Tuesday, January 8, 2013

The Impossible

The Impossible, starring Naomi Watts and Ewan McGregor, depicts a vacationing family of five trying to survive the 2004 tsunami and locate each other after the flood separates them. With its narrow focus on the family and a few other vacationers on the coast of Thailand, this is no action-disaster epic like 2012. The CGI is realistic, there is no comic relief, and the only dog we see is a dead one.

A grim survival story with a narrow focus, the film includes a number of gut wrenching widescreen images: the tsunami striking a seaside resort; the racing flood carrying victims and rubble; and the vast wasteland of destruction. Commendable too is the highly detailed art direction of the sprawling field of detritus and the blood-streaked, trash-strewn rooms and hallways of an overcrowded hospital. Watts and McGregor are excellent; Tom Holland as the oldest son, Lucas, emerges as a central, touching character as he cares for his injured mother. Though the climax attempts to stage the big, swelling emotional moment, the most touching moment, and my pick for the most touching moment in any 2012 film, comes when a lost boy comforts himself, and the injured Maria (Watts), by running his fingers up and down her grimy arm.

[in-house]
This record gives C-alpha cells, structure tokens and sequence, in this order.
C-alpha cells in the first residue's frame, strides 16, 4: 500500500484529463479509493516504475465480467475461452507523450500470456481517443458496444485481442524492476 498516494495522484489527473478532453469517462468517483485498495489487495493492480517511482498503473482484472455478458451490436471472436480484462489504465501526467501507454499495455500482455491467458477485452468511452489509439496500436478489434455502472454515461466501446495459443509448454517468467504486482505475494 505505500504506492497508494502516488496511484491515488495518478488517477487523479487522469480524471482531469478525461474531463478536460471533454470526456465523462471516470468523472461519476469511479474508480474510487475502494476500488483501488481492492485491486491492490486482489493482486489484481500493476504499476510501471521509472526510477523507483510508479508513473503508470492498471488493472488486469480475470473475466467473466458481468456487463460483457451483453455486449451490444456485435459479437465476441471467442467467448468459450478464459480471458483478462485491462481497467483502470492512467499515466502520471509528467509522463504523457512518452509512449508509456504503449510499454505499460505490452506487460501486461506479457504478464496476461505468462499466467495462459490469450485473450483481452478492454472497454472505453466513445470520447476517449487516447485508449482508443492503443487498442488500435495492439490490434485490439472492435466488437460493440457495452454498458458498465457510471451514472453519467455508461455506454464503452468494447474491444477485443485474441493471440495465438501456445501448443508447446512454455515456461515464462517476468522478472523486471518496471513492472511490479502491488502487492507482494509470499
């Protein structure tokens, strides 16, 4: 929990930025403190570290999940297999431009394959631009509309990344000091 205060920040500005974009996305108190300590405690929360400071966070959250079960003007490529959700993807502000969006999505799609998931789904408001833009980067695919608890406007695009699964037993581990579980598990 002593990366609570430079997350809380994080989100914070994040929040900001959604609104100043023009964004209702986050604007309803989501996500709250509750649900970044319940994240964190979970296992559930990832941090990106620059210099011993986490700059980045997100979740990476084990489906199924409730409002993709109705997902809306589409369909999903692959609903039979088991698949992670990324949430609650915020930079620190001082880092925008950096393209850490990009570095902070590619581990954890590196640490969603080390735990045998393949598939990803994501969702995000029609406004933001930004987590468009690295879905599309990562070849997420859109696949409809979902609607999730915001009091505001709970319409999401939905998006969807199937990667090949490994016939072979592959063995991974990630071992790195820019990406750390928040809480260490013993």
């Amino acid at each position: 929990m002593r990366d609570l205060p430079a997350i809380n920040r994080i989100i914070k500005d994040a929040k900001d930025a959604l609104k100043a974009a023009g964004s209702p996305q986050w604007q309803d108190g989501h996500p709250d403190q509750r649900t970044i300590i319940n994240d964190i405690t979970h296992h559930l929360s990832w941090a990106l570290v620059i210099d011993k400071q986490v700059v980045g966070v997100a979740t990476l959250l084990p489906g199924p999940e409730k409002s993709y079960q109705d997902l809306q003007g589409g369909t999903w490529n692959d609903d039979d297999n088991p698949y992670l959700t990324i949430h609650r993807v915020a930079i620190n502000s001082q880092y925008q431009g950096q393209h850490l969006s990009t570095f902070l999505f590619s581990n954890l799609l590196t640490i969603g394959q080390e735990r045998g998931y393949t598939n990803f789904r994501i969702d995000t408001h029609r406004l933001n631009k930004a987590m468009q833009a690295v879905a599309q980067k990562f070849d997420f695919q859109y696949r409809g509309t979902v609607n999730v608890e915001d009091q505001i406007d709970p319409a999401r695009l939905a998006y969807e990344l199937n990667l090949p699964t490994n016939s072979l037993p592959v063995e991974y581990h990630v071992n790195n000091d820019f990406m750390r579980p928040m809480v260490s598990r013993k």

Yeah, this film has the things I love: touching drama; awesome forces of nature; gripping perils; and stunning widescreen images. But watching The Impossible, I found myself loving an element that often doesn't figure into my evaluation of a film. I found myself totally impressed by the sound effects. Go to this film for the sound! The film starts with sound as its focus: a growing watery rumble that provides a twist when it turns out to be something we don't expect. During the tsunami, we hear a symphony of sharp, threatening sounds caused by the flooding water and every tumbling, dangerous piece of rubble that narrowly misses Maria as she is swept inland. This is a film well worth hearing!

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